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HONG KONG (AFP) – Hong Kong's government on Friday unveiled its latest attempt to cool the red-hot property market, amid public anger at spiralling prices and fears highlighted by the IMF of a real estate bubble.
Financial Secretary John Tsang announced a sliding scale of new stamp duties effective midnight Friday aimed at restraining what he called "short-term speculative" inflows into the glitzy financial hub's property market.
"These are extraordinary measures under exceptional circumstances. Our aim is to curb short-term speculative activities and to reduce the risk of any asset bubble," Tsang told journalists.
The territory's de facto central bank also announced new restraints on mortgage lending, mostly aimed at the luxury end of the market.
The measures, which had been flagged in advance, dented Hong Kong's Hang Seng stock index, with property developers' shares falling as much as 2.5 percent.
The densely populated city of seven million is famous for its sky-high residential rents and super-rich tycoons. It notably attracts wealthy buyers from mainland China looking for a relatively safe place to invest with high living standards.
The International Monetary Fund this week urged Hong Kong to rein in soaring prices, amid fears that overheating is spreading from high-end luxury properties to the general market.
Under the levies outlined by Tsang, anyone reselling a property within six months of purchase would be subject to a hefty 15 percent stamp duty. A 10 percent duty would apply to sales within six-to-12 months and five percent on sales within 12-24 months.
The head of the Hong Kong Monetary Authority outlined another scale of measures that effectively lowers the proportion of an individual purchase that can be made with a mortgage -- mostly applicable to high-value purchases.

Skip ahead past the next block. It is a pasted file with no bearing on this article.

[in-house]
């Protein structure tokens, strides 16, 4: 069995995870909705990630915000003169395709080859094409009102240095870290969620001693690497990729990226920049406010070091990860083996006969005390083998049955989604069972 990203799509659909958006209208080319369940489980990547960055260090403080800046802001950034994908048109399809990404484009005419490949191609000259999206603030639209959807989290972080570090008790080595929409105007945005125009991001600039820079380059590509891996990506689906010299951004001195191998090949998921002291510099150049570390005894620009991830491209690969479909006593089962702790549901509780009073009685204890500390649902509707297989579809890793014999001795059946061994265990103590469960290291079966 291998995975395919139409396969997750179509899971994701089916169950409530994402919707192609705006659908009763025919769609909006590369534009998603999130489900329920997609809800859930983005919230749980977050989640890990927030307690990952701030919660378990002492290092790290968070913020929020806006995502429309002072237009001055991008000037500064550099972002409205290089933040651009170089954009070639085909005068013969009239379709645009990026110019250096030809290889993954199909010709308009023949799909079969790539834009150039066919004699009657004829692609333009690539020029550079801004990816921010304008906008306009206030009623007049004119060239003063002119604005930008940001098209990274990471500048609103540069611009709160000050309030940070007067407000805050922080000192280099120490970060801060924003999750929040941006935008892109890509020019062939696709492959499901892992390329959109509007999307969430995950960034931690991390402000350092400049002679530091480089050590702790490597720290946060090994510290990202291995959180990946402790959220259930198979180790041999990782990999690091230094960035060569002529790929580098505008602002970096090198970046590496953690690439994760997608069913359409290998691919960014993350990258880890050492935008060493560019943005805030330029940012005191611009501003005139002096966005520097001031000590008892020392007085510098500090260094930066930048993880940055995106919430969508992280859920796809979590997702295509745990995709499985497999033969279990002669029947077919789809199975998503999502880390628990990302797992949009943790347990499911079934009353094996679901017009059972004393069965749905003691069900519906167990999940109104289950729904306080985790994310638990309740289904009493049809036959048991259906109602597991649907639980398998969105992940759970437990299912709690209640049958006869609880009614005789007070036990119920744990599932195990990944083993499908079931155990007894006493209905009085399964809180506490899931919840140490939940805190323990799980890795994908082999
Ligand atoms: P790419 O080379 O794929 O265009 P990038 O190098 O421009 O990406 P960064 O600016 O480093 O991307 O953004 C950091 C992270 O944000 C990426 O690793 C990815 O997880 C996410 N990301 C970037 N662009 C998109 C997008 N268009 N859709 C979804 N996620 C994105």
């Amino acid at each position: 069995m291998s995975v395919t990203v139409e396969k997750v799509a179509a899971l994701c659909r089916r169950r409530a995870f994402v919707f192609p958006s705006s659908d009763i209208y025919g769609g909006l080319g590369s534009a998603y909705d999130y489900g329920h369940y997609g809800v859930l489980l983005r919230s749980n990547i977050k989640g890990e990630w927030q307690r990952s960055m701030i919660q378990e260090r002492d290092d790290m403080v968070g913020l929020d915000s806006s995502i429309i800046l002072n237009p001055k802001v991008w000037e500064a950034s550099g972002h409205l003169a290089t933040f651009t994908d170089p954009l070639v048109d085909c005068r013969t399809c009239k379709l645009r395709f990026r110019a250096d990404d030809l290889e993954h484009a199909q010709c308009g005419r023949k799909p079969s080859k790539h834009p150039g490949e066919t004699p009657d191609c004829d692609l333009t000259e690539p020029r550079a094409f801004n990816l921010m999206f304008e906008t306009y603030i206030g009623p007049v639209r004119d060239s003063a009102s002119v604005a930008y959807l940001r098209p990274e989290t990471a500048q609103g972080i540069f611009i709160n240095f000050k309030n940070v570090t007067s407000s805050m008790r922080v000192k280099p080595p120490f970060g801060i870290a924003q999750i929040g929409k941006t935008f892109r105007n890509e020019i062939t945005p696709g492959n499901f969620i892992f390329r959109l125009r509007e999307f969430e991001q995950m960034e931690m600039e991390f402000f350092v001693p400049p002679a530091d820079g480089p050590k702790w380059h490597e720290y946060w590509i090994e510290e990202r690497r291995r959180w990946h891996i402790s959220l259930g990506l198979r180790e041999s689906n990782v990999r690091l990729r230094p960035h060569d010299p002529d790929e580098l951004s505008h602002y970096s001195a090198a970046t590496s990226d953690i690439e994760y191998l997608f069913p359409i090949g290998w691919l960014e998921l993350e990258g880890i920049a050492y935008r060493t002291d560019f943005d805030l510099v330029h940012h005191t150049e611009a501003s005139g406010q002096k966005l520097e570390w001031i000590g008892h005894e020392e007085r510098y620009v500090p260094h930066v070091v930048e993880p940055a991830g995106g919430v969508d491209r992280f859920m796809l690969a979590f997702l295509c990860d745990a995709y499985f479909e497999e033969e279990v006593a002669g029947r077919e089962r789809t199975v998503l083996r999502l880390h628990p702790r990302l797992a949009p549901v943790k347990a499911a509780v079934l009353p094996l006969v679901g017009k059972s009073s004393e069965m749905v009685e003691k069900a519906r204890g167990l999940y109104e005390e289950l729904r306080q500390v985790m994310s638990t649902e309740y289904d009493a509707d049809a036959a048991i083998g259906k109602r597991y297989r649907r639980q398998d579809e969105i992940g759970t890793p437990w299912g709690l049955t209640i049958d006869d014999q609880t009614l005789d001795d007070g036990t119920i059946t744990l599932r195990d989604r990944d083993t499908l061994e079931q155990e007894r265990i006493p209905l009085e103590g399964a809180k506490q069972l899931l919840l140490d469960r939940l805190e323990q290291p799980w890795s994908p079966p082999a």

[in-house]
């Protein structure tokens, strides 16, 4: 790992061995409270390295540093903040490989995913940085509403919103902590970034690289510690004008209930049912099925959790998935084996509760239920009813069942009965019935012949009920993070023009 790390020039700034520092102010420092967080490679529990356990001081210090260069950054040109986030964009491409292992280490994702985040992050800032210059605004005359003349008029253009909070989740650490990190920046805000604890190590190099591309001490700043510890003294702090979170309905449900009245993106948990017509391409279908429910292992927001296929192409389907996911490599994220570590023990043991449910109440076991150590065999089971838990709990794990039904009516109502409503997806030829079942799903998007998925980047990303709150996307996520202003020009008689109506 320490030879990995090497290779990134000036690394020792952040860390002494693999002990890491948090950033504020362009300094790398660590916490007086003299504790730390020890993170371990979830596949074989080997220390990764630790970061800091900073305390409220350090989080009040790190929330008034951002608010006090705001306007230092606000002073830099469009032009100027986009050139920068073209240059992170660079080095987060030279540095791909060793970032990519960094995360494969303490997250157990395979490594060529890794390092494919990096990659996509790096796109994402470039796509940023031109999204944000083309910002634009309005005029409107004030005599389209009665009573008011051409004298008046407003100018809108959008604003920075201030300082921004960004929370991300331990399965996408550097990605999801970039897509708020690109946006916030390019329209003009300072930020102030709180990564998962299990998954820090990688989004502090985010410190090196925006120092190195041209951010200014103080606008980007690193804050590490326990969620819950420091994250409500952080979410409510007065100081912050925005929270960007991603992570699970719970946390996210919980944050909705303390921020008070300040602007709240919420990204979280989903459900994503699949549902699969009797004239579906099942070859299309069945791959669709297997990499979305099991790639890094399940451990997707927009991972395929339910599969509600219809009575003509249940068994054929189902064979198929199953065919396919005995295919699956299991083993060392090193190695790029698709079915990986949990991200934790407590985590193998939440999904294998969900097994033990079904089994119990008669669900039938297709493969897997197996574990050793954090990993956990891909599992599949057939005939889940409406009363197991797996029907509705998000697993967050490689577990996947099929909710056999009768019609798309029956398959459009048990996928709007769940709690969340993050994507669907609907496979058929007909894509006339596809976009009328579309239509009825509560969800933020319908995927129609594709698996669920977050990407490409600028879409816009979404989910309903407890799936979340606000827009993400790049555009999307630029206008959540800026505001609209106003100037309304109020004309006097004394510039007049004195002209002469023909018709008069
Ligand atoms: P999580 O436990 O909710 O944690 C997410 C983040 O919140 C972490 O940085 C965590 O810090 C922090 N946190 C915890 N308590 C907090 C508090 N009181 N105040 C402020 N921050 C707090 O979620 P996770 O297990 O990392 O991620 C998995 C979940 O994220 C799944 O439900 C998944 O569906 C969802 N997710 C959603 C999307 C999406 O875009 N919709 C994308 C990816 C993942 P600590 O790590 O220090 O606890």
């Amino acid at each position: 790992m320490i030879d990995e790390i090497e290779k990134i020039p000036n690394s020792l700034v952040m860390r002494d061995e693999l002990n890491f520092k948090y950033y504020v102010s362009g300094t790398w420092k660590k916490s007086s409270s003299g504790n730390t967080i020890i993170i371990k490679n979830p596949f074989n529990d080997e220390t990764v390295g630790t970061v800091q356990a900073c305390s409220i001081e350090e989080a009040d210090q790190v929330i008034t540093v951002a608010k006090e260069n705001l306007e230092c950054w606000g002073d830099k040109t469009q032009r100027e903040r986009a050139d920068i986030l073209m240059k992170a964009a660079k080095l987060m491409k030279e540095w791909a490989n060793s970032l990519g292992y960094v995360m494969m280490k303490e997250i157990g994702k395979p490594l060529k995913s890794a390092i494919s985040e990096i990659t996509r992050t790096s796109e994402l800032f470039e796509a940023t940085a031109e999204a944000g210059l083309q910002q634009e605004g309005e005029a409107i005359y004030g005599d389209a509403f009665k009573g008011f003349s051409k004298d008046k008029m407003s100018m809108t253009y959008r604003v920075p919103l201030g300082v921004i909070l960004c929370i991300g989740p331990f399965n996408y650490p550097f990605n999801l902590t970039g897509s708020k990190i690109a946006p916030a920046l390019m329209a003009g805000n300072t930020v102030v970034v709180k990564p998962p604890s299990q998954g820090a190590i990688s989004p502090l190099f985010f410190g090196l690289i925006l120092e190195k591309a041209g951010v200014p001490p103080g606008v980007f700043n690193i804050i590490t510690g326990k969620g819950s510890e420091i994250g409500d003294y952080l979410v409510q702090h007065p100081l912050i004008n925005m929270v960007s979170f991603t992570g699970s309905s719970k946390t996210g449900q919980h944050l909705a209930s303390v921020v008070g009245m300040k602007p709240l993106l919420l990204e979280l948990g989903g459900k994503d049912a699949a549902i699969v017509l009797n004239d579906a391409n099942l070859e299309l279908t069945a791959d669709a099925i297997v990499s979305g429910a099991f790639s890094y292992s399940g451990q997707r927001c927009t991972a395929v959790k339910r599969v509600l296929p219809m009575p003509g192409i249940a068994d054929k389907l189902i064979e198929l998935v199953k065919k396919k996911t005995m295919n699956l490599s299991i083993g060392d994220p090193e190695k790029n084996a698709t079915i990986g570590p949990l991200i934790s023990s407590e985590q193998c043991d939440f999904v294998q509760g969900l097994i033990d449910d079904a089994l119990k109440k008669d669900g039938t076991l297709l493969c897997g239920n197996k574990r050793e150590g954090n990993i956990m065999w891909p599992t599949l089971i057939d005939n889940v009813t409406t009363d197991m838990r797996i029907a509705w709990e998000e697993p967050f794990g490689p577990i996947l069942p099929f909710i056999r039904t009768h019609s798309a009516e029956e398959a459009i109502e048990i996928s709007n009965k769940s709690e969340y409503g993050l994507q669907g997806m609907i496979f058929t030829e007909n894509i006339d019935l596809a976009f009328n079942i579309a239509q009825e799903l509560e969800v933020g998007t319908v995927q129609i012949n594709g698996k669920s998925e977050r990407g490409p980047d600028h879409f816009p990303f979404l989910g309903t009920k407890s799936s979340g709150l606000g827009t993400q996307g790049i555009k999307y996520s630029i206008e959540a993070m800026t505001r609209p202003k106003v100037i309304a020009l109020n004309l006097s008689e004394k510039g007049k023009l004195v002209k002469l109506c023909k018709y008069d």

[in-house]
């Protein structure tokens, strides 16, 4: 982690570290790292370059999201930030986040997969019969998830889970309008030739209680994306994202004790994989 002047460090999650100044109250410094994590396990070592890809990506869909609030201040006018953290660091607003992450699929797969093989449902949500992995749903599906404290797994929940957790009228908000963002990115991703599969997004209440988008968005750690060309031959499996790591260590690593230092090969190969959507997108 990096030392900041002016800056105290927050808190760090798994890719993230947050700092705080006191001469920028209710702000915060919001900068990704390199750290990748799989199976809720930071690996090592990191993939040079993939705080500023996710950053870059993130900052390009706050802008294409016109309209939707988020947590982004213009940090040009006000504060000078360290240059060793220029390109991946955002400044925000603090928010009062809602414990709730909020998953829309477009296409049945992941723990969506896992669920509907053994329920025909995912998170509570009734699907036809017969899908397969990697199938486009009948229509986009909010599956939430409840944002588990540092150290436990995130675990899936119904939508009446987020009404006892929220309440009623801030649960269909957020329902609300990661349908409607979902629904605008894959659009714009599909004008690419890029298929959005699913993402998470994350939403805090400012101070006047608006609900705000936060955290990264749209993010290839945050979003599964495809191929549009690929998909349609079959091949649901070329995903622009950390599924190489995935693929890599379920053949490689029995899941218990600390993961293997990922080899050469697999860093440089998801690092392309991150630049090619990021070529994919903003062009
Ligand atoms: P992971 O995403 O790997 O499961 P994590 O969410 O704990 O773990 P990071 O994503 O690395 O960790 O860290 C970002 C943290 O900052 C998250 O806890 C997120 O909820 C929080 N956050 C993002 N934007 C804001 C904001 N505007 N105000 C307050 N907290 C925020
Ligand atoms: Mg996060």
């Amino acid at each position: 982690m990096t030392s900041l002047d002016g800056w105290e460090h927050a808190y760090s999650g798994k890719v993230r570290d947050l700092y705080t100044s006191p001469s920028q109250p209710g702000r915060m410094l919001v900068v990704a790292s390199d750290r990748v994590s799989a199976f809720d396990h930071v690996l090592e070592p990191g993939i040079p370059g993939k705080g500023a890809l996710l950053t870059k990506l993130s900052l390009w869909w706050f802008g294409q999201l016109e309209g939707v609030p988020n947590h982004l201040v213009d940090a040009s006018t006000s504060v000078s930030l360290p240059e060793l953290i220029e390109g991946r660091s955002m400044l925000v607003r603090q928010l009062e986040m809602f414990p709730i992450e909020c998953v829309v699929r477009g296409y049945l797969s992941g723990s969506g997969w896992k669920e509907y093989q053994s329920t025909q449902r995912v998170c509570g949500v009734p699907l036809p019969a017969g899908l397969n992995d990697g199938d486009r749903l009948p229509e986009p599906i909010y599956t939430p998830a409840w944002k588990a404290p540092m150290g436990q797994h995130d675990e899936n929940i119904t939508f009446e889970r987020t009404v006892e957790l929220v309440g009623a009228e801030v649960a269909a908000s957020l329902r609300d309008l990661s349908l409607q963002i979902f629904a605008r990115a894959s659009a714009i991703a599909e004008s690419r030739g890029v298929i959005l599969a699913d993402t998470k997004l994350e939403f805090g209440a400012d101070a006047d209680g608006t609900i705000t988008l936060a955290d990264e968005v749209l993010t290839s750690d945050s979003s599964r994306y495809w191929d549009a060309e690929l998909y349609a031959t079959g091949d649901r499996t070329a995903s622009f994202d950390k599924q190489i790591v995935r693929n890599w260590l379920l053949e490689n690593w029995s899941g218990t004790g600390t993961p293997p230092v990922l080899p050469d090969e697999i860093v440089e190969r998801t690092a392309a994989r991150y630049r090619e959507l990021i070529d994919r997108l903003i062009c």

"We are very concerned that the housing market and consequently the mortgage market will become even more exuberant, thereby exposing the banking system to higher risk," said Norman Chan.
Luxury home values in the former British colony recently topped their pre-1997 Asian financial crisis peak, according to government data released in October.
Friday's announcement marks the latest in a series of property cooling measures.
Stamp duty on luxury property was hiked by half a percentage point in April to 4.25 percent, while a number of government land auctions have been held to increase supply.
But prices have crept ever higher, and are up 20 percent in the past year.
The IMF warned in a report on Thursday that, "depending on the amplitude of the upswing, the resulting downturn could prove both protracted and painful".
Concerns have been amplified after the Federal Reserve unveiled a massive stimulus package to kick-start the US economy, raising fears that a flood of speculative money could overheat Hong Kong's volatile asset markets.
The Hong Kong dollar is tied to the greenback, although the IMF reiterated its support for the city's currency system, calling it a "robust anchor of monetary and financial stability".

Buggle Lau, chief analyst at Hong Kong property broker Midland Holdings, said the latest measures could show quicker results.

"Last time, the government's measures, including boosting land and property supply, were aimed at lower prices in the long term. The new stamp duty will no doubt dampen the enthusiasm of speculators," he said. "It will force many of them to reconsider reselling to make quick bucks."

In October, Hong Kong's leader announced a halt to automatic residency for wealthy property buyers, in a move that analysts said was aimed squarely at cash-rich investors from mainland China.

At a rowdy legislative session that was dogged by about 200 protestors denouncing high property prices, Chief Executive Donald Tsang said: "Housing is currently the greatest concern of our people."


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